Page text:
Cultures the world over knew the power of menstruation. Before the hard edge of Confuscianism came along, Taoist China believed that a man could become immortal by absorbing menstrual blood, called red yin juice, given by the goddess in the Grotto of the White Tigress. Red became the color of China because of its sacred association with women and their power to give life. Happy Chinese New Year, by the way.

Menstruation today is treated like a sickness. Thankfully, people like OB-GYN Christiane Northrop have helped us to see that menstruation carries a wealth of information about ourselves. Northrop says cultural attitudes have had negative effects on our psyche and could be contributors to the painful and difficult symptoms of our monthlies. Our menstrual cycles, for all their crazy upheaval and inconvenience, need to be honored and not medicated to oblivion. There is now so much scientific data available for what bio-chemically causes our symptoms (low-fat diet and increased consumption of essential fatty acids for PMS; reduce dairy and red meat for cramps; okay, just buy her book…).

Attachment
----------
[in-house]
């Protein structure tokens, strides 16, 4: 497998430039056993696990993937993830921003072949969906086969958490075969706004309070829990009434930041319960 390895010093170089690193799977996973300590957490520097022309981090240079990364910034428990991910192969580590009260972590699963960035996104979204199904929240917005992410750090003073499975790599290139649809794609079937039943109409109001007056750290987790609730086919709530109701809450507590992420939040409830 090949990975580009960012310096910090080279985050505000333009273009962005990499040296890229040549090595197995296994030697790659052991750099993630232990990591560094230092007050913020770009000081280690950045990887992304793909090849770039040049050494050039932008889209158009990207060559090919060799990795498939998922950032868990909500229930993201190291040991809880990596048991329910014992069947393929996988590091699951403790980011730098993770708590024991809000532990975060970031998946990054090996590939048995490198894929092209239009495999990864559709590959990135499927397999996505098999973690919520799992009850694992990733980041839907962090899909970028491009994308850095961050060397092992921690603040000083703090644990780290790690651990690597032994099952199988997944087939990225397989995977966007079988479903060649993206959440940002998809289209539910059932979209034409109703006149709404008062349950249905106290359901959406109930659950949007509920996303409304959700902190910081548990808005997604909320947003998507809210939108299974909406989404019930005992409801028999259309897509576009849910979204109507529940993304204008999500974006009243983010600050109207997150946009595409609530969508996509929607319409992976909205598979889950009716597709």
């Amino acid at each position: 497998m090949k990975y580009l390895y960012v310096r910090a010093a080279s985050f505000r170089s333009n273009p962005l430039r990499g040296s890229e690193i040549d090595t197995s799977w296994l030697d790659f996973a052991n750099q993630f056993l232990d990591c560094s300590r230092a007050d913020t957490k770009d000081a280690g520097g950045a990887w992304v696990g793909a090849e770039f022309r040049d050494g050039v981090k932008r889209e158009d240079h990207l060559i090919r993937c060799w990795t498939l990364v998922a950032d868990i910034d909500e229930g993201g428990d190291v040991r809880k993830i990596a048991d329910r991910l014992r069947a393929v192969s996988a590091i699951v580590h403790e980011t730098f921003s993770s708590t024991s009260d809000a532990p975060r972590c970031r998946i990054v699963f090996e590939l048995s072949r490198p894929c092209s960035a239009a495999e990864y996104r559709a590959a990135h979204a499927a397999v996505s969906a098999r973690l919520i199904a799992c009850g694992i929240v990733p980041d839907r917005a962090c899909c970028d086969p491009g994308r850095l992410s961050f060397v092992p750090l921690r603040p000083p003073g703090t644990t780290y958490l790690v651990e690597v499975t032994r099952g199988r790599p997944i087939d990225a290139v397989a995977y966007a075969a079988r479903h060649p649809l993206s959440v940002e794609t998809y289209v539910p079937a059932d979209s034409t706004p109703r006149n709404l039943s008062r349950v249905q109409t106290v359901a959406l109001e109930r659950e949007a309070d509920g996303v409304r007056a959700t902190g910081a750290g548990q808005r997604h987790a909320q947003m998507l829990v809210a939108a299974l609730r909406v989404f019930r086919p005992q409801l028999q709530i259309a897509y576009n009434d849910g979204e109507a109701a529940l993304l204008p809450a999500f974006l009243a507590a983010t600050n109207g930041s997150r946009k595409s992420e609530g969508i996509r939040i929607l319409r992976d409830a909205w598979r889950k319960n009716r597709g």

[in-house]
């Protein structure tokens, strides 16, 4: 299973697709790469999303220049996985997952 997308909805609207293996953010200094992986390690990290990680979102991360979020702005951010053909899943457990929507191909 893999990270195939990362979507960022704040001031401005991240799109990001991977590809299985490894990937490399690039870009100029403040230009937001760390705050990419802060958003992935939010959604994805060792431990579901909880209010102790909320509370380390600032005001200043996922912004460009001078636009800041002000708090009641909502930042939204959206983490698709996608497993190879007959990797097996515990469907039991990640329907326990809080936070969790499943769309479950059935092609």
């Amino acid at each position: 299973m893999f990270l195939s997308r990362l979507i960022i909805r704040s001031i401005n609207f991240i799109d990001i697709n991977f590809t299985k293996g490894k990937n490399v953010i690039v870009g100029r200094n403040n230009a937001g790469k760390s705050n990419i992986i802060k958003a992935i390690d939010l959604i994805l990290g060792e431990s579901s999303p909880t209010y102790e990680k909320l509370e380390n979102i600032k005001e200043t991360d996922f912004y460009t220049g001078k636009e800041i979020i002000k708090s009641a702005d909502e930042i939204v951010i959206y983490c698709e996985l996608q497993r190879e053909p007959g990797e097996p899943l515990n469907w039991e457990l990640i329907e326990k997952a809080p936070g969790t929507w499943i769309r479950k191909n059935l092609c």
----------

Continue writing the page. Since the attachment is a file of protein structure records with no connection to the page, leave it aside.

Northrop argues that diet, exercise, homeopathy, and other alternative methods all feed into our monthly health. And when the need to medicate does arise, let’s look at all of the contributors of cramps and PMS when handing out meds.

Someone once told me that our periods are moments of truth, when women can’t stand to pretend about anything anymore. Here’s to all the truth tellers.


  • Shuttle, Penelope. The Wise Wound. New York: Grove Press, 1988.
  • Northrop, Christiane. Women’s Bodies Women’s Wisdom: Creating Physical and Emotional Health and Healing. New York: Bantam, 1998.
  • Sjoo, Monica and Mor, Barbara. The Great Cosmic Mother: Rediscovering the Religion of the Earth. San Francisco: Harper & Row, 1987.
  • Walker, Barbara. The Woman’s Encyclopedia of Myths and Secrets. New York: Harper & Row, 1983.